The valley once contained the large Lake Hula but this was drained in the 1950s, which created a myriad of problems (as so often happens when we interfere). This area lies on a major flyway and is an important stopover for many thousands of birds so the draining of the lake had wide-reaching consequences for the birds as well as the soil and local human inhabitants (one of the problems when the peat soil was drained was spontaneous fires). In the 1990s, the Jewish National Fund (the very same organization that had drained the lake) recreated a wetland in the Agamon Hula Park, now a major tourist attraction and once again home to thousands of migrating birds, although much smaller than the original lake. This photo shows the Agamon Hula wetland today (the white birds flying in the back are Pied Avocets)
This area was formerly a stopover site from Common Cranes (also known as Eurasian Cranes) migrating between their breeding grounds in northern Eurasia and wintering grounds in Africa. Recently, however, thanks to the wetland restoration work and increasing crane populations elsewhere, the Agamon Hula wetland has become an overwintering site for 30,000 Common Cranes. The cranes have become a major tourist attraction and visitors can enjoy the spectacle of such a large flock from very close quarters in mobile blinds. Here are a few photos of a small portion of the valley’s star flock:
(and here trying to get a little artistically blurry)
And here are a few close-ups of these magnificent birds, a very special treat provided by this unique site!
Note the immature bird in the middle of the following photo...
A portrait of this magnificent animal!
There are many other waterbirds to enjoy watching in the Agamon Hula wetlands, including: Eurasian Spoonbill
Great White Pelican (mostly a passage migrant but a few may overwinter)
The Pygmy Cormorant has a rather restricted range and this is a great area to see this species (two photos below)
There are also lots of shorebirds (waders) to watch here including the Spur-winged Lapwing (first photo), a species who has probably expanded their range into this area from Africa; Common Snipe (second photo) and Marsh Sandpiper (photo) shown below…
This is a fantastic area for raptor watching too. Here are just a few of the many raptor species that can be observed: Eurasian Marsh Harrier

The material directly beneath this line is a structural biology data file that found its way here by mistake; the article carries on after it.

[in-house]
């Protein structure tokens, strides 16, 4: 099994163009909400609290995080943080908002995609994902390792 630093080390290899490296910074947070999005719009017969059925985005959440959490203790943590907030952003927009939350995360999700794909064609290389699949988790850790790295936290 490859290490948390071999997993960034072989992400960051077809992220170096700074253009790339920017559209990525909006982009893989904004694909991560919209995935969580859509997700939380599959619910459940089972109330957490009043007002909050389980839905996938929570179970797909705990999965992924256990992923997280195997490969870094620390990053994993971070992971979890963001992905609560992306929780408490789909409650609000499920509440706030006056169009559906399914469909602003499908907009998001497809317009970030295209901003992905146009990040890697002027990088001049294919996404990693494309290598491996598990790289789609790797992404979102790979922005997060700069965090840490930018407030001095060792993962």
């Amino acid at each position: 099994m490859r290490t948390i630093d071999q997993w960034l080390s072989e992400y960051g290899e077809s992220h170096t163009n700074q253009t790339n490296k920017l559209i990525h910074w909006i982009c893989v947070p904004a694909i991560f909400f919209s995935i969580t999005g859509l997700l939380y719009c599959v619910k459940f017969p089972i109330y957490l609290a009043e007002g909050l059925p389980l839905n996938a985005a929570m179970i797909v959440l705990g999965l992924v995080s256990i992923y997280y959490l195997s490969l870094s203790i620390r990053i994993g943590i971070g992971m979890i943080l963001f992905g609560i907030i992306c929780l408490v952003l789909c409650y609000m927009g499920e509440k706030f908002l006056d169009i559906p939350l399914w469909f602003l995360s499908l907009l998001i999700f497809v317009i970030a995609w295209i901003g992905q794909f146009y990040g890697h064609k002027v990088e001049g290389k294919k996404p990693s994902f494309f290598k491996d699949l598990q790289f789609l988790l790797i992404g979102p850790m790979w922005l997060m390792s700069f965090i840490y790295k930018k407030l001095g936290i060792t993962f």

Greater Spotted Eagle
Long-legged Buzzard coming in for a landing showing their beautiful tail
A most unexpected treat was watching this White-tailed Eagle diving on an Imperial Eagle.
And Black-winged Kite (you might be surprised by this species if you look at range maps but they now breeding in this area)
Other interesting birds to watch around the wetlands include some small brown skulkers such as Moustached Warbler,
Three magnificent kingfishers, including one each of the three major kingfisher groups in the world: representing the small Alcedinid kingfishers, we have the Common Kingfisher (photo below) - Alcenid are the very small colourful kingfishers such as the genera Alcedo and Ceyx)...
Representing the Halcyonid kingfishers (large and mostly colourful kingfishers (though some are more cryptically patterned) in genera such as Halcyon, Todiramphus, Lacedo, etc.and including the so-called forest kingfishers and the kookaburras of Australasia) we have the exquisite and much larger White-throated Kingfisher
And representing the Cerylid kingfishers (who vary in size from very large to quite small and mostly softer and less electrically coloured than other kingfisher groups; generally clad in green, blue and black with whitish or reddish underparts and some with a crested appearance... and, by the way, the only group of kingfishers found in the Americas) we have the Pied Kingfisher (unfortunately I did not manage to photograph on this trip so I am cheating by using this photo from Cameroon)
In the general area, I was treated to several sightings of one of the Old World robins that I am extremely fond of – the Bluethroat (this is a first winter male,; notice for example the bluish malar)
Another beautiful Old World robin is the Black Redstart (Old World redstars are related to Old World robins and not at all related to the birds called redstarts in North America, the latter being wood-warblers)
More open grassy areas and fields hold species such as Crested Lark,
and White Wagtail (and many other species)
Of course, visitors from abroad will be interested in tracking down some of the Middle Eastern regional specialties In treed areas, such as in the kibbutz where we stayed, I tracked down this male Syrian Woodpecker (close relative of Great Spotted Woodpecker)
The regional endemic White-spectacled Bulbul was easy to observe
As was the beautiful Palestine Sunbird. Here are two photos of a male, showing their feeding behaviour and the iridescence that transforms this otherwise black-looking bird into a blast of colour!
Sardinian Warbler is resident in this area and was relatively common.
As is Graceful Prinia
The Rose-ringed Parakeet population probably originates from introduced birds.
It was not a good time of year for owling but I managed to find this Tawny Owl in the kibbutz where we stayed, which put a big smile on my face…
Even though, this was not a birding trip per se, as a testimony to the area’s biodiversity, I managed to observe 119 species of birds in just five and a half winter days. There were some great wildlife sightings too including Golden Jackal and this East European Hedgehog.
But arguably best of all was watching a Jungle Cat stalk and capture a Common Crane. We were not allowed to use flash from the mobile blind so I hade to crank up the ISO and do my best!
Best of all, however, was the opportunity to discuss further partnerships and opportunities to share knowledge!